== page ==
Pigeons and Silence

I was looking for somewhere to sit and draw. I headed to the local park, hoping beyond hope that by some miracle the crowds had bypassed it, but as with every other park in the city these days the place was in full swing. The grass was a green lake, barely visible for all the clusters happy, noisy people.

The basketball court adjacent to the park was packed too, with young men totally immersed in their game. It was a beautiful thing to watch –  the focus, the movement, the coherence and wordless communication of the players, much like a flock of birds when they all suddenly take flight in response to some unseen trigger. Someone had brought a speaker and music was playing.  It wasn’t quiet, not by any means. It was alive and rich and just right for that moment. But if I wanted solitude I’d be better off sitting on the curb of a tree-lined street.

Eventually I did find a park that was pretty much empty. The late afternoon was gorgeous, with fallen cherry blossoms carpeting the boulevards around the park. There was me, a few families with young children, and a couple of pigeons walking their funny walk, orange eyes checking me out on the chance that I had something for them. A child raced over and chased them. The pigeons hopped and took short flights in response. The child ran circles after them. I thought: “Should I be annoyed? Should the parents call the child away?” It was a primal interaction, and the child was very young. His instincts said “chase,” and the birds seemed to know he was no major threat. After a minute, the pigeons flew up into a tree. The park sank back into quiet. I looked around. I had come to draw, and I did. There was a small patch of brunnera sending out strings of tiny azure blue flowers, very much like forget-me-nots. I sketched what I saw: the five petals on each flower, the ripening seed pods further down the stem. All quietly happening in the park. And happening in every park where something grows: dandelions, plantain, the very least of the fancies finding ways to exist. This is what you can see if you luck out and find a calm spot, even one that includes a small child’s hunter moment.

Sometimes I think about school playgrounds and the cacophony that erupts on them at recess and lunchtime.  Yet no matter how crazy the playground, you can always find at least one kid who has brought a book outside, found a relatively quiet corner and is lost to everything but the world as it emerges from her reading. Contrast this with the child who never seems to know silence. He’s the king of the playground castle, shrieking his dominance from the tops of the monkey bars and slides. Still, I have seen this same child climb the low branches of a tree and go limp and silent. I have seen the seriousness, the contemplation, the simple tiredness sweep over his face.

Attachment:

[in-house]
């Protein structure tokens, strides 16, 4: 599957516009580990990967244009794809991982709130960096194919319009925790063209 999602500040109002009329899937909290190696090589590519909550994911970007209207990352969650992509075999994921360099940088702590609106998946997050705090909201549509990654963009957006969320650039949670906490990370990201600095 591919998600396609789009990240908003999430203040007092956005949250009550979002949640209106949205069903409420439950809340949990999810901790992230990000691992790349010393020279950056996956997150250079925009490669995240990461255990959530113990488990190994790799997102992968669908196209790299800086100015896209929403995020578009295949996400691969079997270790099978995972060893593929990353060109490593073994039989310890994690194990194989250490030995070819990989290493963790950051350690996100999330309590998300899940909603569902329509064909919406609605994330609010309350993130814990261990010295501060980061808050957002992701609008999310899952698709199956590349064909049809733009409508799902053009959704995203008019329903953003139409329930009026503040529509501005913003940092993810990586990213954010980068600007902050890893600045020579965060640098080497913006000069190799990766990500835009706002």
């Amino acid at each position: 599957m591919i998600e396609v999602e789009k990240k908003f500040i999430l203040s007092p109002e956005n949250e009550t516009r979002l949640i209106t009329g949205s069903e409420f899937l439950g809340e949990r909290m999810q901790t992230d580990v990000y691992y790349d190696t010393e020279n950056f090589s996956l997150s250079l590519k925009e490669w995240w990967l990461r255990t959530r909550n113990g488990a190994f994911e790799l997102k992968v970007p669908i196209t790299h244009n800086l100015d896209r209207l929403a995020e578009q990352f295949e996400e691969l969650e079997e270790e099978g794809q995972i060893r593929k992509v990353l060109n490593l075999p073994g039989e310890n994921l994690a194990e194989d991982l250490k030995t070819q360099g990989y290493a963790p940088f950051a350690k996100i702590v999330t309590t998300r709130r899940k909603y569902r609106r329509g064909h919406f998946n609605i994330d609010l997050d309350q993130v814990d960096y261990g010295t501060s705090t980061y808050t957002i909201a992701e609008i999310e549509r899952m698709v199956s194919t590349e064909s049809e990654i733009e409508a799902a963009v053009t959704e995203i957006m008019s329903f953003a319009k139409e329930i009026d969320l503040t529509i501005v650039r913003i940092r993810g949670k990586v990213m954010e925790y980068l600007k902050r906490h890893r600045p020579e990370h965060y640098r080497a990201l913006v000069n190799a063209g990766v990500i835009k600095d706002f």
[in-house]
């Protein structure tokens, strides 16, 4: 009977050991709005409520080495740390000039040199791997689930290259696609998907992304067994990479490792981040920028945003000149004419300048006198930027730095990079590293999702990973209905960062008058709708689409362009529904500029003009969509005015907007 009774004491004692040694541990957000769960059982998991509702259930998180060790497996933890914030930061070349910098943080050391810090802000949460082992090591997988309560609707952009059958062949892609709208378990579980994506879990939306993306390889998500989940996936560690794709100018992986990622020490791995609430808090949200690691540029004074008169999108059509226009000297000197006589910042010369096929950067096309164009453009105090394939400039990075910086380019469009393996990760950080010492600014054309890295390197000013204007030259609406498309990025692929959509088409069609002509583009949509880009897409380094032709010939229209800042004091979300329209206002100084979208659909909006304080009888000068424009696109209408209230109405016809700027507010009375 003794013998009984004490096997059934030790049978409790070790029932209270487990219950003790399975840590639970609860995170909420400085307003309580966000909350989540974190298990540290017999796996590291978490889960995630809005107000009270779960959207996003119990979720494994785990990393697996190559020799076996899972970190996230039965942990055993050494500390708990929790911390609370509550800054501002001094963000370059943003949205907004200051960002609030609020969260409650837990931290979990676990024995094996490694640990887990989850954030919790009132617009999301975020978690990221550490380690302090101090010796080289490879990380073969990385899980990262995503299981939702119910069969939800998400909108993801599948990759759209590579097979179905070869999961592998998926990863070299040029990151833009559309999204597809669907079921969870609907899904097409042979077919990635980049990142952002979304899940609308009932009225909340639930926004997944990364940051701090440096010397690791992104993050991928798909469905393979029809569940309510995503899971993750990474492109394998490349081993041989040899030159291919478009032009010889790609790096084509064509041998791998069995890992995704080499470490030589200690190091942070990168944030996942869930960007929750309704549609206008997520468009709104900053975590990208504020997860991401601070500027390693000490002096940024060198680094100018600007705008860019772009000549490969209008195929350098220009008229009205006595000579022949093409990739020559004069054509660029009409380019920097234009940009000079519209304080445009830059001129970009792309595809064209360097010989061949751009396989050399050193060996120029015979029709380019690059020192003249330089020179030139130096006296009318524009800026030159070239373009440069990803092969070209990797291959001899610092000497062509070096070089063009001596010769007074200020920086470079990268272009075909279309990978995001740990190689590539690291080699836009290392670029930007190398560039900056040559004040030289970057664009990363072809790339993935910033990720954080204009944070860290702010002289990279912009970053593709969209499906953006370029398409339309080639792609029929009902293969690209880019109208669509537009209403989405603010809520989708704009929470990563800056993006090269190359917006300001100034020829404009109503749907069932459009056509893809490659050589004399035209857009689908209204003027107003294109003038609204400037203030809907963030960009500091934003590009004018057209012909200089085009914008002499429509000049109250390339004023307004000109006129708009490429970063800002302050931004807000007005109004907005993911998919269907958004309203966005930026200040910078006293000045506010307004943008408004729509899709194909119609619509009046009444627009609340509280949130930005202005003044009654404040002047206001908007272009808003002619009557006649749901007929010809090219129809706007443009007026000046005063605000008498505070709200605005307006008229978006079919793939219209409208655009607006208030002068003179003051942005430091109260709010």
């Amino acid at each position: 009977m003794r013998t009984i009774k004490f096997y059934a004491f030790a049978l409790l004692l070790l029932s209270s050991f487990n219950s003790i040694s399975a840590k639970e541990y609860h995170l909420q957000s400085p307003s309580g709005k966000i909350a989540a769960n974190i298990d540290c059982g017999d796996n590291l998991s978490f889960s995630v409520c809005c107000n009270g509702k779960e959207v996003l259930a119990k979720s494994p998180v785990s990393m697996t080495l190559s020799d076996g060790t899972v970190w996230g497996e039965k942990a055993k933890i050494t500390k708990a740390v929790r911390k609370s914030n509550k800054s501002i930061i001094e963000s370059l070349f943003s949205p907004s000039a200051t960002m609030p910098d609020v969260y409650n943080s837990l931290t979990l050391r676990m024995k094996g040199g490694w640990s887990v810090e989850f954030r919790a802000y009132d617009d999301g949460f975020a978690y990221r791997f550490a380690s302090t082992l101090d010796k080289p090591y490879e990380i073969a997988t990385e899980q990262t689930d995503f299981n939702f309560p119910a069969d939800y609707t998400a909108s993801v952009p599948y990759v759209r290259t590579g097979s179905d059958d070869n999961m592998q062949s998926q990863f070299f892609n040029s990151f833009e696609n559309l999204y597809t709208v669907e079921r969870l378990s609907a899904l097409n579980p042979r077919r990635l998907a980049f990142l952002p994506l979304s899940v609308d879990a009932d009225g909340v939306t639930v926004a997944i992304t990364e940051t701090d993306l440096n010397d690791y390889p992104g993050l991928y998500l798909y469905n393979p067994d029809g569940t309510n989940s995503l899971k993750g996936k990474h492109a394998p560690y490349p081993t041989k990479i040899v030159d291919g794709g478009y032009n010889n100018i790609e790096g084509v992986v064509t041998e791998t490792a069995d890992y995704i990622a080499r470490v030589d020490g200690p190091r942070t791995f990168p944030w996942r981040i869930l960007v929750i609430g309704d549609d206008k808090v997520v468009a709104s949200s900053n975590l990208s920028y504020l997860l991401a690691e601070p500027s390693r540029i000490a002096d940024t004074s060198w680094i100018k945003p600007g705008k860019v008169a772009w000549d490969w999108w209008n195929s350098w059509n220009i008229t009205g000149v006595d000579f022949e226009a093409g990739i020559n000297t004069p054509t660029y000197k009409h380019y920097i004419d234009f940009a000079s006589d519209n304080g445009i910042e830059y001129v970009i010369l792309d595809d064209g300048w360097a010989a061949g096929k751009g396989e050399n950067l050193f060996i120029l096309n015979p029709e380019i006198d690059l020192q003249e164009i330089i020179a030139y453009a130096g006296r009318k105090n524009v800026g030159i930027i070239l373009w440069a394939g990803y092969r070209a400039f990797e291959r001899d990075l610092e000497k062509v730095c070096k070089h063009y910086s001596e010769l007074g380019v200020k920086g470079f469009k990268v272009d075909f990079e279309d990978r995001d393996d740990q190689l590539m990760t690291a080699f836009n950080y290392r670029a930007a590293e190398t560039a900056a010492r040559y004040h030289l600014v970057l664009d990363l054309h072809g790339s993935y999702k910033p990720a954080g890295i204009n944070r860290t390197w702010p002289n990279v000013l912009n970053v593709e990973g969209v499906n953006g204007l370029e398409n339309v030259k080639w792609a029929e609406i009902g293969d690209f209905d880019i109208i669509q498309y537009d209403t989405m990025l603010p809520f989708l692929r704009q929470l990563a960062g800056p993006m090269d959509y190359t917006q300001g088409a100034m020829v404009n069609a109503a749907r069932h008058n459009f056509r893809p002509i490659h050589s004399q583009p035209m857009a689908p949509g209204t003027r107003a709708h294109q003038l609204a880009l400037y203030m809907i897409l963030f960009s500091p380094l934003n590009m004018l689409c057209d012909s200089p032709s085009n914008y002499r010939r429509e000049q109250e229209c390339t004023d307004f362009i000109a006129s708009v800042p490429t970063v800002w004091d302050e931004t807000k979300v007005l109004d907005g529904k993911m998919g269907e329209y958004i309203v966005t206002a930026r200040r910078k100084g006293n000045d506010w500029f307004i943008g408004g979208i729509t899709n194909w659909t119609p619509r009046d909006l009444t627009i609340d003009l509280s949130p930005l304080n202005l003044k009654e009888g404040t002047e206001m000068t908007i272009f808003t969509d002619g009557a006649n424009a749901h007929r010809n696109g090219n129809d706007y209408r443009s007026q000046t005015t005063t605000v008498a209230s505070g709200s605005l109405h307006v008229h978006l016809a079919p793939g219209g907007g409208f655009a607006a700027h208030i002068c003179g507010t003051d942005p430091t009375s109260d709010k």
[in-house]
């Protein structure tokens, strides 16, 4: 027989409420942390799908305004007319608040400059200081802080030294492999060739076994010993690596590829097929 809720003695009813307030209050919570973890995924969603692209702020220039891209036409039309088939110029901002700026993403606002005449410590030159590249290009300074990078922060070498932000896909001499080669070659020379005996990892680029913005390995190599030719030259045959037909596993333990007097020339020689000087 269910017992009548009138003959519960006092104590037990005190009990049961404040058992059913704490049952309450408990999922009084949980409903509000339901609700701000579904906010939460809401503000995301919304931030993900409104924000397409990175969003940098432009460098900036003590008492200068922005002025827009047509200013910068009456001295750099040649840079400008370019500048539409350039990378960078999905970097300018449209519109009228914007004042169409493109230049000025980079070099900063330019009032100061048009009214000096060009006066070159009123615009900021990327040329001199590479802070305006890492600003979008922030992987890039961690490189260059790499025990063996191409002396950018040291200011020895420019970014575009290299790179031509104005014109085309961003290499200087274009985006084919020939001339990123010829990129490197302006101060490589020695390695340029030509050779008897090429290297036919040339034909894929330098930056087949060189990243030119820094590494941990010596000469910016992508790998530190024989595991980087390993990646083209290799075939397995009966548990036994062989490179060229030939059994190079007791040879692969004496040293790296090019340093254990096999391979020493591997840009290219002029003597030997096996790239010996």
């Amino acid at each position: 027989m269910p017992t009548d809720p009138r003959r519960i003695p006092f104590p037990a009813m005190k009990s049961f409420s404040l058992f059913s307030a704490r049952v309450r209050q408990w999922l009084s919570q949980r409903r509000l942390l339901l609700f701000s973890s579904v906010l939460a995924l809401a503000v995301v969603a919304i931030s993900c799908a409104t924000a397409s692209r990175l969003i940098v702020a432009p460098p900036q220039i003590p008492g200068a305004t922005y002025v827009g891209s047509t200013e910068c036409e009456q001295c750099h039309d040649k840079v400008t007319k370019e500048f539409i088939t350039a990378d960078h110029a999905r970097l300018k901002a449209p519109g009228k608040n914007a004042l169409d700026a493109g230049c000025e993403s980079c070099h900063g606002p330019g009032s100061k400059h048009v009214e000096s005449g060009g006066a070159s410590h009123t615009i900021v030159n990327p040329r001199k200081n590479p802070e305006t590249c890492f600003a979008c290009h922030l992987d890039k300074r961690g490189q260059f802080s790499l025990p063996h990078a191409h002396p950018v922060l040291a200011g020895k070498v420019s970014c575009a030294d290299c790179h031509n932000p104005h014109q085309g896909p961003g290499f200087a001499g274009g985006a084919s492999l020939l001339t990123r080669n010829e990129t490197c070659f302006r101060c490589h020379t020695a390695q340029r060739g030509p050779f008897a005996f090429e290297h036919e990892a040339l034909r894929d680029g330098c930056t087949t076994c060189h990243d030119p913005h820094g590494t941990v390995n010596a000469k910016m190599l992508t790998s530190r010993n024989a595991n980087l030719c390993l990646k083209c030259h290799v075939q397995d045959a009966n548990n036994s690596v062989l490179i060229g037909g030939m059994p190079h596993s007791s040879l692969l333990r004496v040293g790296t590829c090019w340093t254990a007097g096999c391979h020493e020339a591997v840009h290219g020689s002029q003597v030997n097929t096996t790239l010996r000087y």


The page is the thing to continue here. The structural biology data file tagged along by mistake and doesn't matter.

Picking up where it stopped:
In my hunt for a quiet park yesterday I began to imagine what might change for the better if we had some parks that are officially quiet, no speaking zones – little refuges of silence in the city. It’s like at the public swimming pool where there’s a sign in the sauna that reads “Please Whisper.” Could we create such a place and would any kid in their right mind want to go there? Or would it become the territory of uptight meditators? It could be an interesting experiment.


Outdoor Ed

Many adults don’t know that a robin is a robin and not a sparrow. And why does that matter? Because when you learn the name of something, and you learn a few details about that thing, then perhaps you begin to care a little more. The name is a pointer that brings the living thing forward from its matrix. And it’s here that caution in teaching is necessary. Don’t pull things out too far from their homes. Because their homes are what make them. And they make their homes. The chipmunk eats the heavy shelf fungus, and then its droppings feed the soil that feeds the Douglas fir whose seeds feed that same chipmunk. So I have to be careful when bringing children to an outdoor “nature study”. Because nature is their home too.

I am taking a class of nine year olds on a field trip (we now refer to these outings as “field studies” on consent forms, thus deadening all the possibilities that the wonderful word  “trip” conjures up). So, for today’s field study we will learn about the urban forest. We will walk to a local park with dense stands of mature trees, nooks and crannies,  big rocks and brambles, a very active duck pond, a little stream and a meadow. I have pictures, samples, handouts. I have packed hand lenses and binoculars and bird and plant identification guides. The children will first sit in a circle to receive their lesson, to engage in a lively and educational discussion, and then set out in carefully chosen small groups to investigate and identify the items that I have put on list for each group. They are not to disturb or collect any samples.